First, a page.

NJ Bankruptcy Trustees' Duties and Responsibilities
- by New Jersey Bankruptcy Attorney Bolko Rokicki
When they are assigned to oversee a Bankruptcy Estate, the Trustee's duties are generally to determine whether a debtor is entitled to a discharge and to diligently pursue any assets that are of value to the Estate.
Judging Whether a Debtor Is Entitled to a Discharge
In judging whether a debtor is entitled to a discharge, the Trustee will generally look to see if the debtor:
- has filed any previous bankruptcies;
- passes the Means Test;
- filed the bankruptcy petition in bad faith or fraud;
- incurred debt through fraud;
- intends to hinder or delay the bankruptcy process;
- fails to cooperate with the Trustee;
- conceals or destroys property;
- intentionally provides false information or testimony; or
- has otherwise failed to comply with the bankruptcy process.
If the Trustee determines that the debtor is not entitled to a discharge, he will bring a motion before the Judge to either limit the bankruptcy discharge to certain debts or bar the debtor from receiving any discharge whatsoever. Moreover, if the Trustee learns of fraud after the debtor has already received a discharge, he may petition the Court to revoke the debtor's previous discharge.
Pursuing Assets of Value to the Bankruptcy Estate
When reviewing a bankruptcy petition, Trustees are always on the lookout for any significant assets that can be distributed to creditors. Since debtors only have a limited number of exemptions, high-value assets such as cars and houses are particularly scrutinized by Trustees. In the event that a Trustee finds an asset that cannot be exempted, he will likely do the following:
- identify the value of the asset using an appraiser;
- determine whether the asset is likely to bring value to the Bankruptcy Estate after fees incurred for appraising/listing/auctioning off the asset;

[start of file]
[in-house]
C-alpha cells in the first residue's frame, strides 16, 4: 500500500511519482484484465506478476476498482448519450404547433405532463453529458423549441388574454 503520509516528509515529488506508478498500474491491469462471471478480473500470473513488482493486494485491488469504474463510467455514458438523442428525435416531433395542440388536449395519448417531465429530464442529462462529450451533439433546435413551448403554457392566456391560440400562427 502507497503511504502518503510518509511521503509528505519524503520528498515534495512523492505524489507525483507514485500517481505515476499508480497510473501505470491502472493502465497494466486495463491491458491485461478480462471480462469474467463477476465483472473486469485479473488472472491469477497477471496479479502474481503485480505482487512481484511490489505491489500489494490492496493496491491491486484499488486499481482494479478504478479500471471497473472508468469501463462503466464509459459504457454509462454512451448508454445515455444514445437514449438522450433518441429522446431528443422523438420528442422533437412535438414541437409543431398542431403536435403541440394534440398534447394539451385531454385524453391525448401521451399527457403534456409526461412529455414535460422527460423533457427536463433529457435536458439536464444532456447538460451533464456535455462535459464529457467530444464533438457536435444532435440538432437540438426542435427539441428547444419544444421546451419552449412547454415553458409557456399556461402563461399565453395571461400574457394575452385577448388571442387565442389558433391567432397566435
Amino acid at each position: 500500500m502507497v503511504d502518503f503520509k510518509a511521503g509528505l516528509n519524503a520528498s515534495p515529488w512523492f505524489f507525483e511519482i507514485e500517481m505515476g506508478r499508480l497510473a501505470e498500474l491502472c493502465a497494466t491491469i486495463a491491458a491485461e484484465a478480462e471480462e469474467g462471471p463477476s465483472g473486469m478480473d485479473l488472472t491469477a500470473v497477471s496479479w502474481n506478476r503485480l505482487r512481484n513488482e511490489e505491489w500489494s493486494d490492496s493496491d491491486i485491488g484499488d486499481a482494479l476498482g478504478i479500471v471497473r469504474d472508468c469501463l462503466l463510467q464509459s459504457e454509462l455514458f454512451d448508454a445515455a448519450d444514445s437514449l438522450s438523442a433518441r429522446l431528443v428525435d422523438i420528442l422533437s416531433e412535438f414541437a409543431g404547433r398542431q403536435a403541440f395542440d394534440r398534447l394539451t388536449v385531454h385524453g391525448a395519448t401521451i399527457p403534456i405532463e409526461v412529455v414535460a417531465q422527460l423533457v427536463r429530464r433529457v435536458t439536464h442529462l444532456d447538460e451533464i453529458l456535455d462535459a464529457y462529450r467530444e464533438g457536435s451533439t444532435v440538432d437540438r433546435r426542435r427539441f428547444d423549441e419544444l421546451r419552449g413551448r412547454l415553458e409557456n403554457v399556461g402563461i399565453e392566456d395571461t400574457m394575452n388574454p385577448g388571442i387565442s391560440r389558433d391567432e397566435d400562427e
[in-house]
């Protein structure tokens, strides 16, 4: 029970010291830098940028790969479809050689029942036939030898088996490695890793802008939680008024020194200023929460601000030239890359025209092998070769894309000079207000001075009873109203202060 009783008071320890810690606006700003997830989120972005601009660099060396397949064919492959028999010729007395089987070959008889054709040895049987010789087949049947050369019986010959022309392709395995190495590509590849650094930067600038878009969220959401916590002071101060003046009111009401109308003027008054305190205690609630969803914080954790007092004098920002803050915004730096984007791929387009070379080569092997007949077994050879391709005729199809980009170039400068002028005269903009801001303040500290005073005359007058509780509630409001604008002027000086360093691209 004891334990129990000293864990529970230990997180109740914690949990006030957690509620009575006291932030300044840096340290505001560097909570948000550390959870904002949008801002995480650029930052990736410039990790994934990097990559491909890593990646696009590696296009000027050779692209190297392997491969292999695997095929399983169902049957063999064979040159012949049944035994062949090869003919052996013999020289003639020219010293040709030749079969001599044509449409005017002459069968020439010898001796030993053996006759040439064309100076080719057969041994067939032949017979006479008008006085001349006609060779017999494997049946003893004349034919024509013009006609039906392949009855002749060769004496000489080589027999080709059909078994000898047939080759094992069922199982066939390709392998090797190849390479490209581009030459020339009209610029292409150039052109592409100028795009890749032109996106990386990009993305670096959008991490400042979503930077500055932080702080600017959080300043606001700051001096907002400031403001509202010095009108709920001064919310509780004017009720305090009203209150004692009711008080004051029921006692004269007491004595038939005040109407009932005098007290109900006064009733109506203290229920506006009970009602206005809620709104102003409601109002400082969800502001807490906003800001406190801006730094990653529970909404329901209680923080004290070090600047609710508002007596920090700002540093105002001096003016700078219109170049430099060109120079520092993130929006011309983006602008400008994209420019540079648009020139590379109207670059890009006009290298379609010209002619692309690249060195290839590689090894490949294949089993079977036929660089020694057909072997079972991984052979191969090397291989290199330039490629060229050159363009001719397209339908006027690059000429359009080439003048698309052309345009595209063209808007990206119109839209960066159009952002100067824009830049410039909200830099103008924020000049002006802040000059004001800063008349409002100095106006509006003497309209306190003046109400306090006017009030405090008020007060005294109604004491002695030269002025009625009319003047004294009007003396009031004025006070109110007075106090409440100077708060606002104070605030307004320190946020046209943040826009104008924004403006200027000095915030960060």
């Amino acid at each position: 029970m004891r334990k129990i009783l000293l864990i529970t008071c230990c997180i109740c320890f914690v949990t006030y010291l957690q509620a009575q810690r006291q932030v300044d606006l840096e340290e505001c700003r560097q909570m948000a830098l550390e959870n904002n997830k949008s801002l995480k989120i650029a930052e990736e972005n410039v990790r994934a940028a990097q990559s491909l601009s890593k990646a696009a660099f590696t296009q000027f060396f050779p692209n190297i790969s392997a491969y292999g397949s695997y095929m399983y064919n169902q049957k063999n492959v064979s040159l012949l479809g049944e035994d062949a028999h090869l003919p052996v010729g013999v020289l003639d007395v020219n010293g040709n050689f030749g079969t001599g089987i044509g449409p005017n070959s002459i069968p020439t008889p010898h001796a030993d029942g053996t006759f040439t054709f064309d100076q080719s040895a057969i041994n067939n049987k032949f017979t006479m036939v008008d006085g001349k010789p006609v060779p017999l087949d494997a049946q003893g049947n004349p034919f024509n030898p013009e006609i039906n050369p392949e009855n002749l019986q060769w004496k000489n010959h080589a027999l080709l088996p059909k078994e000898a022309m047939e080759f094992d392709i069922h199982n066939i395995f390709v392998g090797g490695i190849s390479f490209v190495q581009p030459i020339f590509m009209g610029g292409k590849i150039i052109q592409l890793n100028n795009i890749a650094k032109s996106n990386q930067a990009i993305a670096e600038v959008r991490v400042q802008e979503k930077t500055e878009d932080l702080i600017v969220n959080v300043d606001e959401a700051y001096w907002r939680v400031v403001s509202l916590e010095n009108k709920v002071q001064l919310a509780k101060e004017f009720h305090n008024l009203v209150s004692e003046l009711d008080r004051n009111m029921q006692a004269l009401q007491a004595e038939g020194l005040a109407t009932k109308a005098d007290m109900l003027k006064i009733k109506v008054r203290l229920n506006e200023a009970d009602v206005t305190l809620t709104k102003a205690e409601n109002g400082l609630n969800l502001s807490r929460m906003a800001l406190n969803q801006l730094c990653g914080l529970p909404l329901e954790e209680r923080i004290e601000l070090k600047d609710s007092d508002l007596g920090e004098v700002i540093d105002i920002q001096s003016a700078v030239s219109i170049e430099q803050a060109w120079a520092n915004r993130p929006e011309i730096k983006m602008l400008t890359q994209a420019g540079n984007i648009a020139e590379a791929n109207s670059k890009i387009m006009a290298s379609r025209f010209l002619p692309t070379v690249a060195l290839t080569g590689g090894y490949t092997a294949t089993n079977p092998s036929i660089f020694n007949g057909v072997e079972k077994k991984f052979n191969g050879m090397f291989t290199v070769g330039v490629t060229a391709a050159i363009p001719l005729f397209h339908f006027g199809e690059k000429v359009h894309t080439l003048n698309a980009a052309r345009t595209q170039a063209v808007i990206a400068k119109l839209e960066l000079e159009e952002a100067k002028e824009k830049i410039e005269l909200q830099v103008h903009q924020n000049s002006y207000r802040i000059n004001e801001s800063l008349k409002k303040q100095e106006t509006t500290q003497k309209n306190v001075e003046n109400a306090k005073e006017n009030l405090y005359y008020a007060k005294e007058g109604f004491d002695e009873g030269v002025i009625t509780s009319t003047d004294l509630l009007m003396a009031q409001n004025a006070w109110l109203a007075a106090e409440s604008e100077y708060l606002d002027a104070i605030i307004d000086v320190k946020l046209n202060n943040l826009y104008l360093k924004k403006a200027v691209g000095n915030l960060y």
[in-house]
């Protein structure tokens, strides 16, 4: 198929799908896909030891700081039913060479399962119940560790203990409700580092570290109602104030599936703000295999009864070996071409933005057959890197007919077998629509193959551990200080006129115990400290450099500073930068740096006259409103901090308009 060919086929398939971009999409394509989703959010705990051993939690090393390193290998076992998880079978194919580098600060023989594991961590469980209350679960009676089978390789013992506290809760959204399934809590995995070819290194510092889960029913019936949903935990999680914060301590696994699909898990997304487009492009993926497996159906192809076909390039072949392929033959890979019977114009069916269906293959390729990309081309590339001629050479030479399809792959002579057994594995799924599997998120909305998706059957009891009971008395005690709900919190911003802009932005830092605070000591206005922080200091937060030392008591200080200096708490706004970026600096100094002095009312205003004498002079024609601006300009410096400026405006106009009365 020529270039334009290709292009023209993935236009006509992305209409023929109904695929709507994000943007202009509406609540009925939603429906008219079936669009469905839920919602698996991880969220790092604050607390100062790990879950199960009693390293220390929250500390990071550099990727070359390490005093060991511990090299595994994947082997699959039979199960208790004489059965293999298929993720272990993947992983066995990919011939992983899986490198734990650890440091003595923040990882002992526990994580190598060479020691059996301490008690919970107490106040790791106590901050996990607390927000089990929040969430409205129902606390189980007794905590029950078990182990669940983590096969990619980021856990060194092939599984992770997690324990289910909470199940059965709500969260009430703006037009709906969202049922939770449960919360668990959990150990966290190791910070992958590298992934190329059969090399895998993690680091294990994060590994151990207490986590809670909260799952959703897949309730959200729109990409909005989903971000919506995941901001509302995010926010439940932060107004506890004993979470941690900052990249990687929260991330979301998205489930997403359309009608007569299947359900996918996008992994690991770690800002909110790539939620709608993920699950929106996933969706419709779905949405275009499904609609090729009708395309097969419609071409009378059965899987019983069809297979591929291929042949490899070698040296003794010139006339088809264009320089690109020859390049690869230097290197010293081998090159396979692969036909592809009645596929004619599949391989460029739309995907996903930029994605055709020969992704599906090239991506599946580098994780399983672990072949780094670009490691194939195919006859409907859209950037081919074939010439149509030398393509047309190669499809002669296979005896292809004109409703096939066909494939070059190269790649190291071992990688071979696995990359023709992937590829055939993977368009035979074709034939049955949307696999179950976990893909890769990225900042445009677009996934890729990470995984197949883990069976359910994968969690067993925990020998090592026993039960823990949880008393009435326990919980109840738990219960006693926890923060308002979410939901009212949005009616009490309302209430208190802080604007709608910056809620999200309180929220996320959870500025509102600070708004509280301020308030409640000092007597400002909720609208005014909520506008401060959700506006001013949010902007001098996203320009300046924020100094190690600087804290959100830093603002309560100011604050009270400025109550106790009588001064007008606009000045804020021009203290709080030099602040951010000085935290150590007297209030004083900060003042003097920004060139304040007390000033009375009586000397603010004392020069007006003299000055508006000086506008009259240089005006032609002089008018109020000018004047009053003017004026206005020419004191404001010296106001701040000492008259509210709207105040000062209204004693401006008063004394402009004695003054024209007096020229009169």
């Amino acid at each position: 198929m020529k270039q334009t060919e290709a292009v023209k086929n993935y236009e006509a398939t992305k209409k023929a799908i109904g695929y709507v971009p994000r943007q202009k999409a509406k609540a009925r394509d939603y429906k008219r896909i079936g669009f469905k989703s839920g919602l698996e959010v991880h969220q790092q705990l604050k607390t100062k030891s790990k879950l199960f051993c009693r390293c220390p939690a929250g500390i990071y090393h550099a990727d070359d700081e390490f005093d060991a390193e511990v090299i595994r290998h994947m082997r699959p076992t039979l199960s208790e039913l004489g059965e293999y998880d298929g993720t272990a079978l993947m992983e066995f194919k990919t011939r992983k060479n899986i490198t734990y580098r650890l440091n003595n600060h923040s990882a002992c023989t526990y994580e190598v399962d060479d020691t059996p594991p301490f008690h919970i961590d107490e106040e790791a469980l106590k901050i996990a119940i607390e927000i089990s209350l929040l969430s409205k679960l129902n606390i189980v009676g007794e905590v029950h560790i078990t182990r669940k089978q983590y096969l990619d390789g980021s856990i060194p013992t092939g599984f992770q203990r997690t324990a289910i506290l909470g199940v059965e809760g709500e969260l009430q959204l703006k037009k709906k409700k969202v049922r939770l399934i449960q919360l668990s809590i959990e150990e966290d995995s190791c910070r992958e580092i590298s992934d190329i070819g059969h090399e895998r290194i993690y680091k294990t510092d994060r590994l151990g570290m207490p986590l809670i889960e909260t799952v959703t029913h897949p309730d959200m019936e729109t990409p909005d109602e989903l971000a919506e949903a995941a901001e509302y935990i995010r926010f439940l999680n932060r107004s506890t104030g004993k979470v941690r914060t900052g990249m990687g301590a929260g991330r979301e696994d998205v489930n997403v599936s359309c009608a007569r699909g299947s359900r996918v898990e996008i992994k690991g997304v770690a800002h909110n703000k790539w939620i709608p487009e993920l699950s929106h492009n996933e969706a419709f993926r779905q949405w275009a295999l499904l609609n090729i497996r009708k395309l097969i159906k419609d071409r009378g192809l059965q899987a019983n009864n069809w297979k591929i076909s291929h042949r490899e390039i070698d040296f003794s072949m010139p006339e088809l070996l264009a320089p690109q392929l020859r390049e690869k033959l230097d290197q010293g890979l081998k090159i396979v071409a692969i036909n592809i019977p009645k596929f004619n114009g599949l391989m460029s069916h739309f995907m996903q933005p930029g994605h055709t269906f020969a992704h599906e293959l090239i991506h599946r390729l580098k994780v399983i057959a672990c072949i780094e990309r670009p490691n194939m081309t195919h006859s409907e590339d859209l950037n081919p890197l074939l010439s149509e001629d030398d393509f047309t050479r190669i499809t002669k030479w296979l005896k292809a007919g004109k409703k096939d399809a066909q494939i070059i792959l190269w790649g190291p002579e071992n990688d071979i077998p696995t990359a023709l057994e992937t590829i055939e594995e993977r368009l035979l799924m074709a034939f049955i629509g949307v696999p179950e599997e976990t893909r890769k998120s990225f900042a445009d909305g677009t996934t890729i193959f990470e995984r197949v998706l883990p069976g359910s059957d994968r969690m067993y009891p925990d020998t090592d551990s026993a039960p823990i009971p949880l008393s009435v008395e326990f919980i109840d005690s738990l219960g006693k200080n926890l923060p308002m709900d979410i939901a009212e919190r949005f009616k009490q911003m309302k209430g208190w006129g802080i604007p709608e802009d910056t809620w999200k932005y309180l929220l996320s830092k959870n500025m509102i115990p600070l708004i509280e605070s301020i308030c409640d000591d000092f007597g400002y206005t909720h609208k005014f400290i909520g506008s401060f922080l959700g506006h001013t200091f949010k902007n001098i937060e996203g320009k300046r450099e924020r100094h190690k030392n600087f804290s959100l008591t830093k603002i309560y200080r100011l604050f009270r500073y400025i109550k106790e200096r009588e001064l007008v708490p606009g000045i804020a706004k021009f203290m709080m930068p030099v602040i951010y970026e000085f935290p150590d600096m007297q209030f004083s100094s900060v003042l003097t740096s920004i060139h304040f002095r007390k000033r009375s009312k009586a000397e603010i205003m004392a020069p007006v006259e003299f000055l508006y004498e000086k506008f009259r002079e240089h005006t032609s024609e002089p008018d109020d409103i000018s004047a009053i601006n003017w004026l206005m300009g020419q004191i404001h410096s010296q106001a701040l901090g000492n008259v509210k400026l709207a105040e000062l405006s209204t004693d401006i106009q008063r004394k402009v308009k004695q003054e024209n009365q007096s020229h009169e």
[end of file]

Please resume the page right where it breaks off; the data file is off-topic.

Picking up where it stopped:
- file a notice with the court if the Trustee determines that there is an asset worth pursuing;
- ask that creditors file Proofs of Claim showing the amounts they are owed by the debtor;
- examine Proofs of Claim to determine their validity;
- liquidate and disburse the asset on a pro rata basis to creditors with valid Proofs of Claim, based on the order of distribution.
If the Trustee decides there are no assets worth pursuing (a common feature of many Chapter 7s), then he will issue a Notice of Abandonment to the Court. This is a good thing- it means that the Trustee is formally abandoning any right that the Bankruptcy Estate has in the debtor's non-exempt property. This means that the debtor is able to keep his property, even if it wasn't able to be exempted.
Due to the complexity of bankruptcy law and the severe consequences of any mistakes made in your bankruptcy petition (potentially resulting in a denial of discharge or losing assets that could have been exempted), it is highly recommended that you retain an experienced New Jersey bankruptcy attorney to represent you in NJ Bankruptcy Court. For a free bankruptcy consultation, call the Rokicki Law Firm at 973 - 671 - 8529. Free yourself from debt today!